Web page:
And Solomon rested with his fathers and was buried in the city of his father David. And his son Rehoboam became king in his place.
I. GRANDEUR WITHOUT GODLINESS. The historian is drawing his records of the reign of Solomon to a close; and, in taking his view (or his review) of it, he has much to say of the splendours of his throne and of his surroundings; of the multitude of his horses and chariots, with their stalls and stables; of his store of gold and silver; of his apes and peacocks; of his ships and his cedars; but he says nothing of his service of Jehovah; nothing of the gratitude he showed to God for the very bountiful blessings he had bestowed upon him, and the high estate to which he had raised him, and the special gifts of mind with which he had endowed him. Hem there is a painful absence, a silence that speaks only too forcibly. When Solomon came to review his own life and to examine his own career in the light of early influence and special privilege, he must have felt constrained to be silent, or, if he spoke at all, to use the language of confession. There had been much grandeur but little godliness in his reign. And what had been the proved value of it?
1. The delight it had ministered to him had been of a less noble and less elevating kind, if not actually ignoble and injurious.
2. It bad led his mind away from sources of joy which would have been far worthier in themselves and far more beneficial in their influence.
3. It had raised a standard of excellency before the eyes of his subjects which can have had no enlarging and elevating effect upon their minds.
4. It must have awakened the cupidity of surrounding sovereigns and the envy of many among his subjects.
5. It must have been in painful, not to say guilty, contrast with much poverty in many hundreds of Hebrew homes.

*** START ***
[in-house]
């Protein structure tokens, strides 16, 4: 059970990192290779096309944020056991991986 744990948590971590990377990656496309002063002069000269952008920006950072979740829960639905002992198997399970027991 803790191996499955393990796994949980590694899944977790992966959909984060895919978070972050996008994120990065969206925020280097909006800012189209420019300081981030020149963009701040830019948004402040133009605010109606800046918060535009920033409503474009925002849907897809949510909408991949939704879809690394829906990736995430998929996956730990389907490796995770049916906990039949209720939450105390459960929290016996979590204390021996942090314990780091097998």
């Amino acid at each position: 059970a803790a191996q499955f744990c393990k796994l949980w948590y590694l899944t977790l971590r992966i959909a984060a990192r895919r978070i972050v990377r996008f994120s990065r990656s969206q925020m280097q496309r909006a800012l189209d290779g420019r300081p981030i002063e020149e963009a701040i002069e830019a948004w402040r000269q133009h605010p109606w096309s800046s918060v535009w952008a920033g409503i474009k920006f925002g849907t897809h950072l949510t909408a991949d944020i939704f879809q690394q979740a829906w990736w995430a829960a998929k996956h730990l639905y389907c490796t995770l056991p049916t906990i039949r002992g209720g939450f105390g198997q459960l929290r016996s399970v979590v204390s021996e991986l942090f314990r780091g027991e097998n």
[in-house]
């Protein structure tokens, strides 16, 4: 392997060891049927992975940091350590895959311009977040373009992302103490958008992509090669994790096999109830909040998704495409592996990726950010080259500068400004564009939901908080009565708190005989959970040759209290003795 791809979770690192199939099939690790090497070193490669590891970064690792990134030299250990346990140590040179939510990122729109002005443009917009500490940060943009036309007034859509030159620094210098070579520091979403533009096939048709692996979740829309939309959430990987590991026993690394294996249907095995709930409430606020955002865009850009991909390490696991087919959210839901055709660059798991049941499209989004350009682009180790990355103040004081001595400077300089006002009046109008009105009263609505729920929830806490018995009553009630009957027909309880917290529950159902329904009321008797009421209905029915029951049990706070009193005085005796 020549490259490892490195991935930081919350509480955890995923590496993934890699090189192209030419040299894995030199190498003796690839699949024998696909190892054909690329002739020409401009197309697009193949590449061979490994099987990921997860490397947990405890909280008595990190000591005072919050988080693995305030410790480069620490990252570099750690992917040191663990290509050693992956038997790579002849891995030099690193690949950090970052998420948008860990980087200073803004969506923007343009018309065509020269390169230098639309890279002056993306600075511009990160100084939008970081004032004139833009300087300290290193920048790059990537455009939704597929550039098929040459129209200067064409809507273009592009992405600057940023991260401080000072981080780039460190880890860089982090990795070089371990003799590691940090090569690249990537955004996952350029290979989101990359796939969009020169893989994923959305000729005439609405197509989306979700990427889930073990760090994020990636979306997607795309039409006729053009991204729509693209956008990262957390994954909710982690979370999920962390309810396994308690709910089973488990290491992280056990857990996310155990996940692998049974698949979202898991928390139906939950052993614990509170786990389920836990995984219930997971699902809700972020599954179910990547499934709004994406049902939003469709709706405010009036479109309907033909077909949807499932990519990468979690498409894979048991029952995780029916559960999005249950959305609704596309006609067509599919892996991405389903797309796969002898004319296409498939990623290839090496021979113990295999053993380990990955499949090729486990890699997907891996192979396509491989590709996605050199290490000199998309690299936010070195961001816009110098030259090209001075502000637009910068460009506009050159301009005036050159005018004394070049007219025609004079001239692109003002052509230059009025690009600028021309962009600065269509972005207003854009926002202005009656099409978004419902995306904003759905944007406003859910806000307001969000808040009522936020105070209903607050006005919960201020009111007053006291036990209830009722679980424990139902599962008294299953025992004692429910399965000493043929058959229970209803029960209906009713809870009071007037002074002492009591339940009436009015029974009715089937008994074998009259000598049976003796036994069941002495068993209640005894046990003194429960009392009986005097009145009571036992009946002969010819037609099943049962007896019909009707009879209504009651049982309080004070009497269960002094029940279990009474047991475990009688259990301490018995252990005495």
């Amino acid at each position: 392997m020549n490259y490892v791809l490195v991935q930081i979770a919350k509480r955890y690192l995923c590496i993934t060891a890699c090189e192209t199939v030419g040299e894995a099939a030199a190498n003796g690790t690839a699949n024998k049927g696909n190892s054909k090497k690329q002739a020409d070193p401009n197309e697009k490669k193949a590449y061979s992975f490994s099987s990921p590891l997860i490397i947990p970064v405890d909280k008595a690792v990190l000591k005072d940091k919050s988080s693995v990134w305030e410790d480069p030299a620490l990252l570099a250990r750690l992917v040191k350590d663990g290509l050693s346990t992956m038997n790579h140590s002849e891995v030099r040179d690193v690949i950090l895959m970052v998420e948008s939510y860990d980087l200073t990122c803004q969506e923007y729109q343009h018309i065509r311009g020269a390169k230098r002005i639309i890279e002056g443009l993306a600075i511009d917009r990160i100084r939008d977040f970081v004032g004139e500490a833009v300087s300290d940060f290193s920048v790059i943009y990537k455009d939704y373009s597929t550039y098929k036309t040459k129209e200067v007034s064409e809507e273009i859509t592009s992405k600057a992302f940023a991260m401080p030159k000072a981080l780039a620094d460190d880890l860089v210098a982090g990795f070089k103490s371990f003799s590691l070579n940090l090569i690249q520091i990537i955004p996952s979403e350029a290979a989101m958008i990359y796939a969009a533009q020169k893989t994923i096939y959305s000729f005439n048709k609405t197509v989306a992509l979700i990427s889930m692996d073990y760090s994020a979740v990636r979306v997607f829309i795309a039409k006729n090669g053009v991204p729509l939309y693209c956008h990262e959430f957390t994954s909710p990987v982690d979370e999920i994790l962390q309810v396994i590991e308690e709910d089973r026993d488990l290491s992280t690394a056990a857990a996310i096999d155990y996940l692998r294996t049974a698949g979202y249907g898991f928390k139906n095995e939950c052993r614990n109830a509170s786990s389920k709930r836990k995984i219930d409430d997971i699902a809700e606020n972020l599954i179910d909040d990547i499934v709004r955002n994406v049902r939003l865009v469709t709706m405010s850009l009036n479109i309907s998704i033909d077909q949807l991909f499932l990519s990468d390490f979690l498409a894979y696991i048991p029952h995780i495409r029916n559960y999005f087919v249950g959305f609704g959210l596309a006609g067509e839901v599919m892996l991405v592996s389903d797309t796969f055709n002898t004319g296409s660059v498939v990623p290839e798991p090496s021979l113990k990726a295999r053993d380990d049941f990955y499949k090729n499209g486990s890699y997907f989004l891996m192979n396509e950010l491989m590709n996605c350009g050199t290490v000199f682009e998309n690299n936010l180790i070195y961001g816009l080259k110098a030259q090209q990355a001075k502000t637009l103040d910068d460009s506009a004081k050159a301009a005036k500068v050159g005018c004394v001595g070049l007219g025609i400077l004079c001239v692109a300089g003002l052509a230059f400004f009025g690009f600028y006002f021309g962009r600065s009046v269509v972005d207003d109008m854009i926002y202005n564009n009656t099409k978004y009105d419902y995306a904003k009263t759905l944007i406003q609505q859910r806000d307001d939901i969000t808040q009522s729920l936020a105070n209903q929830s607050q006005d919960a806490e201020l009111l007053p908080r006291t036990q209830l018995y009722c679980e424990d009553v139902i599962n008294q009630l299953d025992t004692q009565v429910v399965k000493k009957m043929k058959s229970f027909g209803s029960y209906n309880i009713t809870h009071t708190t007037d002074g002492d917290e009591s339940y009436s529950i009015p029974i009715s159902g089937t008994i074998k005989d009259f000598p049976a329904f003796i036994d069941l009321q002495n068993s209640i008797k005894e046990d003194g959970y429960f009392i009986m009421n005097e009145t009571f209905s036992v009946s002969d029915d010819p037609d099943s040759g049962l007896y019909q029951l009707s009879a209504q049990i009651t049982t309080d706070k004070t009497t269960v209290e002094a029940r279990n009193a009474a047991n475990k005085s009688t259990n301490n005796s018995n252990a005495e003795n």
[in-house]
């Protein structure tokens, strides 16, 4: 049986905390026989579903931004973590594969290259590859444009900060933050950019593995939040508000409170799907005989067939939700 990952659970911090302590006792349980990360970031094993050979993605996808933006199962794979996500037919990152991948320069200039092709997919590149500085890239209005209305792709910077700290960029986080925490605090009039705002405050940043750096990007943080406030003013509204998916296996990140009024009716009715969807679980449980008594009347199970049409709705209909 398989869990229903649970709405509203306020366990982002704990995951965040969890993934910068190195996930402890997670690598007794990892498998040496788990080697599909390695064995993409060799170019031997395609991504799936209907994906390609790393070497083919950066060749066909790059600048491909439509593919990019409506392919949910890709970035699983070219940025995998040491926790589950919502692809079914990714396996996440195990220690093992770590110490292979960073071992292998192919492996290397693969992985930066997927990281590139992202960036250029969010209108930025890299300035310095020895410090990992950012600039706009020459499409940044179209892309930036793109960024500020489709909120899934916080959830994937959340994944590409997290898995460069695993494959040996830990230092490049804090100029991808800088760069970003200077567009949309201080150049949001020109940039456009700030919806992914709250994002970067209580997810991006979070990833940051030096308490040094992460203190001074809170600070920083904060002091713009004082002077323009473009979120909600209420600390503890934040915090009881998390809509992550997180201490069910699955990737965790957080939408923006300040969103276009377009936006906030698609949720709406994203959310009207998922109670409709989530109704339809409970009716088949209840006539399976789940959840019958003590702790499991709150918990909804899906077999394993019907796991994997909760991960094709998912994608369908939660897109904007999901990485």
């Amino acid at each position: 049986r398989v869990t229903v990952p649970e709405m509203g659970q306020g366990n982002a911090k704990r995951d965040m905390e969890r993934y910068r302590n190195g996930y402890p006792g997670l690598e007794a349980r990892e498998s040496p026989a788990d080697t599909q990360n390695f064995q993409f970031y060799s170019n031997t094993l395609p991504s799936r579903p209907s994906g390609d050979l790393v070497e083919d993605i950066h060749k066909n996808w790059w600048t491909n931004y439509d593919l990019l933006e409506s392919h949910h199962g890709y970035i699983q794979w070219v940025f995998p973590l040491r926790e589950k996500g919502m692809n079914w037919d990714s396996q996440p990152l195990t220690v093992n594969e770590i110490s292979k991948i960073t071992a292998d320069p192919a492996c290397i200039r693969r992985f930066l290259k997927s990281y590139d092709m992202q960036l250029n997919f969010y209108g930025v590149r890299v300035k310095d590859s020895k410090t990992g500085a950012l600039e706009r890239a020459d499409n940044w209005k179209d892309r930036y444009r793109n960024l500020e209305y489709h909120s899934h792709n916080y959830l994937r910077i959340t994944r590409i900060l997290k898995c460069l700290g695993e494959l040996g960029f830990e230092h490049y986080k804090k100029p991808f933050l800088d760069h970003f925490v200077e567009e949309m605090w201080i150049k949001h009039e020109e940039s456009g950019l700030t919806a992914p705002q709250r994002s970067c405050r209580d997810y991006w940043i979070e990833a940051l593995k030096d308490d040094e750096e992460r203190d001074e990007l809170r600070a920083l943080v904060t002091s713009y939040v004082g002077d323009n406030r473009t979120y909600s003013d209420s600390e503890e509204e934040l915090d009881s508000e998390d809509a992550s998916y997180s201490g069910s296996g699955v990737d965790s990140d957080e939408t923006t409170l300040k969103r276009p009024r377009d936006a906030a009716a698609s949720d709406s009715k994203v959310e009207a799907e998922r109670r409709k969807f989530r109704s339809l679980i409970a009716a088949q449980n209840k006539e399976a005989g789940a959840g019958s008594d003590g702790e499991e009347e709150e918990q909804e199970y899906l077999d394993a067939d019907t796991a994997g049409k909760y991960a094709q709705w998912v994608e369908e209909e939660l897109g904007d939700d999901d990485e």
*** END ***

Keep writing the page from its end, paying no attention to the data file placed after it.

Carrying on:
6. It entailed a heavy penalty on the people in the shape of burdensome taxes. Grandeur without godliness is a serious sin and a profound mistake. It is as guilty as it is foolish. And so we find the man who "passed all the kings of the earth" in wealth and in a certain order of wisdom (ver. 22), going down into fault and failure because he lost that "fear of God" which he ought to have understood was "the beginning of wisdom." Unfaithfulness to the principles he learned in youth sent him down into his grave "prematurely old," his kingdom weakened, his character corrupted, his reputation bearing upon its face a dark and ineffaceable stain. How unspeakably preferable is -
II. SIMPLICITY AND SACRED SERVICE. Rather than have grandeur without godliness, who would not live in obscurity with a name that does not travel beyond his "native hills," in a home unfamiliar with ivory and gold, living on homeliest fare and dressed in plainest raiment, with the love of the heavenly Father in the heart, the sense of his abiding favour in the soul, Christ's happy and holy service for the heritage of the life, and his nearer presence the promise of the future? Before honour is humility, before grandeur is godliness, before gold and silver is a noble and a useful life. - C.